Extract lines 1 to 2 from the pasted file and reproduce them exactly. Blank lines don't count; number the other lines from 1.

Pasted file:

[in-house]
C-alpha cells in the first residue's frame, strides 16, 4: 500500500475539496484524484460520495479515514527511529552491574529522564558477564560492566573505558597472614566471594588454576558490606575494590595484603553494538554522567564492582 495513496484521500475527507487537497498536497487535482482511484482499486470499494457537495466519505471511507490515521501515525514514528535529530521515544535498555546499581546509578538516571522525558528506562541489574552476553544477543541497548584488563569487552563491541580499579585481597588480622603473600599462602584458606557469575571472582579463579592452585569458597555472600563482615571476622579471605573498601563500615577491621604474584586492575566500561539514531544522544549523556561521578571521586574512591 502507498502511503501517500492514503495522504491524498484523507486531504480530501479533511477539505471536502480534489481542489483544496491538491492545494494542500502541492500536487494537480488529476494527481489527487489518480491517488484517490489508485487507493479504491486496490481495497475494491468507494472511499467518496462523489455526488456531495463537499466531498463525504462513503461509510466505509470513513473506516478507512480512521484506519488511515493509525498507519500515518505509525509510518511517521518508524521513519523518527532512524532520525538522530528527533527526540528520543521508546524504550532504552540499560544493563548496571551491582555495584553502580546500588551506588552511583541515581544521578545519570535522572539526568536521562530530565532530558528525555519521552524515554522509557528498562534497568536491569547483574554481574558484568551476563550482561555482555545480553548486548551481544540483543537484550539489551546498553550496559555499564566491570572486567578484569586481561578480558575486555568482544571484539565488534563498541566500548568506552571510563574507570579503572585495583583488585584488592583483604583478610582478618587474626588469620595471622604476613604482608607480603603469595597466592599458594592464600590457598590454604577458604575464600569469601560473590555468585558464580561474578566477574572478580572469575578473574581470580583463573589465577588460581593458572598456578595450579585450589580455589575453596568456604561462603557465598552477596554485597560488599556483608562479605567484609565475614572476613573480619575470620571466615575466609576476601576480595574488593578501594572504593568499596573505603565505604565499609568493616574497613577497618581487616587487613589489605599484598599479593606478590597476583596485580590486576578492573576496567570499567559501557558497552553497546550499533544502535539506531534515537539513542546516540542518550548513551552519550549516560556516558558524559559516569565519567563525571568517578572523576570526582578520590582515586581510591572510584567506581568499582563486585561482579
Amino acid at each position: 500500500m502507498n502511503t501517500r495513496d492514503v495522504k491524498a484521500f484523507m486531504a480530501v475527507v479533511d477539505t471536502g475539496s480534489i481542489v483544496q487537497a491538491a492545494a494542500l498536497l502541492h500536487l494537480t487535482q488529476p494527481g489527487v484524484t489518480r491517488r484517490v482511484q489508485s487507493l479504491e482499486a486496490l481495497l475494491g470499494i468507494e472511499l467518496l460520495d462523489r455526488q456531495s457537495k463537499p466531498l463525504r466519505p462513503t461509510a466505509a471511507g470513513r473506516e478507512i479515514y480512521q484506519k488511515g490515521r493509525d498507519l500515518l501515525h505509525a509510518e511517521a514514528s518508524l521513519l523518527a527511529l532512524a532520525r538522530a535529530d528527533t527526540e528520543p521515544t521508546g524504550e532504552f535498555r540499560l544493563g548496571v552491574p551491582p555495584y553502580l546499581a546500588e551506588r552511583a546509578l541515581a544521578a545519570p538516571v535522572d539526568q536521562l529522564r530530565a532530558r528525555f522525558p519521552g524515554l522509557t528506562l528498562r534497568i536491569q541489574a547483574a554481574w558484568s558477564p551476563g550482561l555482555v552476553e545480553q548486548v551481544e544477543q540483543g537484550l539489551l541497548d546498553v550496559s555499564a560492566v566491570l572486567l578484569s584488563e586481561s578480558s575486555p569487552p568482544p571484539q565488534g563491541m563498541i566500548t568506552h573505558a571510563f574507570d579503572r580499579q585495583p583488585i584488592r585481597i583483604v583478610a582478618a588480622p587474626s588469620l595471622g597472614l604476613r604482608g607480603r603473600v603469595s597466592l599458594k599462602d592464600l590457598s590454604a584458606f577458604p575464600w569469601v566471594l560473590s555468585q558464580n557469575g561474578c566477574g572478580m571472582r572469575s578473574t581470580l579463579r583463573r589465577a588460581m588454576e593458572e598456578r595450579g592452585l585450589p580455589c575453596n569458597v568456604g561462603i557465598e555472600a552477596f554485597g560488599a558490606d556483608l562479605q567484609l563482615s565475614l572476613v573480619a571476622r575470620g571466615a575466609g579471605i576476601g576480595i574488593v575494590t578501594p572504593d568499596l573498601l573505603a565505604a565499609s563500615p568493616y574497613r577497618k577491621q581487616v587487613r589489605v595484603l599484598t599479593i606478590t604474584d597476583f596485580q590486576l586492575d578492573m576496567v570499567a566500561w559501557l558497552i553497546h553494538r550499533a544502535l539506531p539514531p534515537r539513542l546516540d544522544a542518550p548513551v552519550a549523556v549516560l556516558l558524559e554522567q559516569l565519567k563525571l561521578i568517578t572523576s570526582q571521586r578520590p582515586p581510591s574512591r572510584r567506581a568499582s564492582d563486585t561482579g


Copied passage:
[in-house]
C-alpha cells in the first residue's frame, strides 16, 4: 500500500475539496484524484460520495479515514527511529552491574529522564558477564560492566573505558597472614566471594588454576558490606575494590595484603553494538554522567564492582 495513496484521500475527507487537497498536497487535482482511484482499486470499494457537495466519505471511507490515521501515525514514528535529530521515544535498555546499581546509578538516571522525558528506562541489574552476553544477543541497548584488563569487552563491541580499579585481597588480622603473600599462602584458606557469575571472582579463579592452585569458597555472600563482615571476622579471605573498601563500615577491621604474584586492575566500561539514531544522544549523556561521578571521586574512591 502507498502511503501517500492514503495522504491524498484523507486531504480530501479533511477539505471536502480534489481542489483544496491538491492545494494542500502541492500536487494537480488529476494527481489527487489518480491517488484517490489508485487507493479504491486496490481495497475494491468507494472511499467518496462523489455526488456531495463537499466531498463525504462513503461509510466505509470513513473506516478507512480512521484506519488511515493509525498507519500515518505509525509510518511517521518508524521513519523518527532512524532520525538522530528527533527526540528520543521508546524504550532504552540499560544493563548496571551491582555495584553502580546500588551506588552511583541515581544521578545519570535522572539526568536521562530530565532530558528525555519521552524515554522509557528498562534497568536491569547483574554481574558484568551476563550482561555482555545480553548486548551481544540483543537484550539489551546498553550496559555499564566491570572486567578484569586481561578480558575486555568482544571484539565488534563498541566500548568506552571510563574507570579503572585495583583488585584488592583483604583478610582478618587474626588469620595471622604476613604482608607480603603469595597466592599458594592464600590457598590454604577458604575464600569469601560473590555468585558464580561474578566477574572478580572469575578473574581470580583463573589465577588460581593458572598456578595450579585450589580455589575453596568456604561462603557465598552477596554485597560488599556483608562479605567484609565475614572476613573480619575470620571466615575466609576476601576480595574488593578501594572504593568499596573505603565505604565499609568493616574497613577497618581487616587487613589489605599484598599479593606478590597476583596485580590486576578492573576496567570499567559501557558497552553497546550499533544502535539506531534515537539513542546516540542518550548513551552519550549516560556516558558524559559516569565519567563525571568517578572523576570526582578520590582515586581510591572510584567506581568499582563486585561482579